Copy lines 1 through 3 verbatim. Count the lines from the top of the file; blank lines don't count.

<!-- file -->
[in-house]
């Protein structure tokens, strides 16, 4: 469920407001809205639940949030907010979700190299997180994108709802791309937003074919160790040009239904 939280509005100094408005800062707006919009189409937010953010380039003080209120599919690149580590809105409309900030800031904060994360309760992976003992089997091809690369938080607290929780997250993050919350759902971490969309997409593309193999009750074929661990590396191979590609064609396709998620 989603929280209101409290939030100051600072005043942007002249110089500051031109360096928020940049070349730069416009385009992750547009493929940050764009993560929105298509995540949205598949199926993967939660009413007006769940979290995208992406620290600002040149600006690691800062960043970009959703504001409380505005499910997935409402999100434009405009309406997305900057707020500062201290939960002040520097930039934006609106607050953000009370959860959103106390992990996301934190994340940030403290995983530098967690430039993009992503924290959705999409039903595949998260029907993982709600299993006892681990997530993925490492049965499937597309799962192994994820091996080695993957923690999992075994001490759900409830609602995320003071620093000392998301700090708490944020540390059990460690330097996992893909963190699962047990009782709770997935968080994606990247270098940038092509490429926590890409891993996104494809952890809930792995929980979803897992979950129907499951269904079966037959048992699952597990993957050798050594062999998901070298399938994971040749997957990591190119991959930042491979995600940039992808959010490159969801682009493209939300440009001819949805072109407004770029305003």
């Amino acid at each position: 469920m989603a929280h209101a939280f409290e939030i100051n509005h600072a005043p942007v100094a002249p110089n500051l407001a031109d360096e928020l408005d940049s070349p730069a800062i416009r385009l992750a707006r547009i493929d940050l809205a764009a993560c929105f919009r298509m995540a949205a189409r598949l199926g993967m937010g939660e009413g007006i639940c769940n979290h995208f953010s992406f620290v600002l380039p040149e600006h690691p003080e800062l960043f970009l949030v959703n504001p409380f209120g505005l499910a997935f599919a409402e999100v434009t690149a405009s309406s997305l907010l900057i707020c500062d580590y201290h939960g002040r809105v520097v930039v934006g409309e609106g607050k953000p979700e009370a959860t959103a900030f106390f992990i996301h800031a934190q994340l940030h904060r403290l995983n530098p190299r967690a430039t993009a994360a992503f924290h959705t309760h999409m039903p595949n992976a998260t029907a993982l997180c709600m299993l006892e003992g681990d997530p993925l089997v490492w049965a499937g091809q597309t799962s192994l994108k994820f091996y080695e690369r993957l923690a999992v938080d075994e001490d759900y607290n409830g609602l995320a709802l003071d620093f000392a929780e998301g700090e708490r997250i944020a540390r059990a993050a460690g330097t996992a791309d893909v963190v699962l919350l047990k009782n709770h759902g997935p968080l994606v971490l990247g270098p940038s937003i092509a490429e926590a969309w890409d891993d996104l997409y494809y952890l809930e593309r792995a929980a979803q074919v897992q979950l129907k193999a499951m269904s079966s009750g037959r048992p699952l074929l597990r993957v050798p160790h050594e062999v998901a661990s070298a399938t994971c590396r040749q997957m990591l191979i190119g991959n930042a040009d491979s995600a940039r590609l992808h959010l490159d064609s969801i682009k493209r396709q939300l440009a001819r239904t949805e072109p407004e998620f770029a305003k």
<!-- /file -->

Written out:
[in-house]
């Protein structure tokens, strides 16, 4: 469920407001809205639940949030907010979700190299997180994108709802791309937003074919160790040009239904 939280509005100094408005800062707006919009189409937010953010380039003080209120599919690149580590809105409309900030800031904060994360309760992976003992089997091809690369938080607290929780997250993050919350759902971490969309997409593309193999009750074929661990590396191979590609064609396709998620 989603929280209101409290939030100051600072005043942007002249110089500051031109360096928020940049070349730069416009385009992750547009493929940050764009993560929105298509995540949205598949199926993967939660009413007006769940979290995208992406620290600002040149600006690691800062960043970009959703504001409380505005499910997935409402999100434009405009309406997305900057707020500062201290939960002040520097930039934006609106607050953000009370959860959103106390992990996301934190994340940030403290995983530098967690430039993009992503924290959705999409039903595949998260029907993982709600299993006892681990997530993925490492049965499937597309799962192994994820091996080695993957923690999992075994001490759900409830609602995320003071620093000392998301700090708490944020540390059990460690330097996992893909963190699962047990009782709770997935968080994606990247270098940038092509490429926590890409891993996104494809952890809930792995929980979803897992979950129907499951269904079966037959048992699952597990993957050798050594062999998901070298399938994971040749997957990591190119991959930042491979995600940039992808959010490159969801682009493209939300440009001819949805072109407004770029305003």
């Amino acid at each position: 469920m989603a929280h209101a939280f409290e939030i100051n509005h600072a005043p942007v100094a002249p110089n500051l407001a031109d360096e928020l408005d940049s070349p730069a800062i416009r385009l992750a707006r547009i493929d940050l809205a764009a993560c929105f919009r298509m995540a949205a189409r598949l199926g993967m937010g939660e009413g007006i639940c769940n979290h995208f953010s992406f620290v600002l380039p040149e600006h690691p003080e800062l960043f970009l949030v959703n504001p409380f209120g505005l499910a997935f599919a409402e999100v434009t690149a405009s309406s997305l907010l900057i707020c500062d580590y201290h939960g002040r809105v520097v930039v934006g409309e609106g607050k953000p979700e009370a959860t959103a900030f106390f992990i996301h800031a934190q994340l940030h904060r403290l995983n530098p190299r967690a430039t993009a994360a992503f924290h959705t309760h999409m039903p595949n992976a998260t029907a993982l997180c709600m299993l006892e003992g681990d997530p993925l089997v490492w049965a499937g091809q597309t799962s192994l994108k994820f091996y080695e690369r993957l923690a999992v938080d075994e001490d759900y607290n409830g609602l995320a709802l003071d620093f000392a929780e998301g700090e708490r997250i944020a540390r059990a993050a460690g330097t996992a791309d893909v963190v699962l919350l047990k009782n709770h759902g997935p968080l994606v971490l990247g270098p940038s937003i092509a490429e926590a969309w890409d891993d996104l997409y494809y952890l809930e593309r792995a929980a979803q074919v897992q979950l129907k193999a499951m269904s079966s009750g037959r048992p699952l074929l597990r993957v050798p160790h050594e062999v998901a661990s070298a399938t994971c590396r040749q997957m990591l191979i190119g991959n930042a040009d491979s995600a940039r590609l992808h959010l490159d064609s969801i682009k493209r396709q939300l440009a001819r239904t949805e072109p407004e998620f770029a305003k």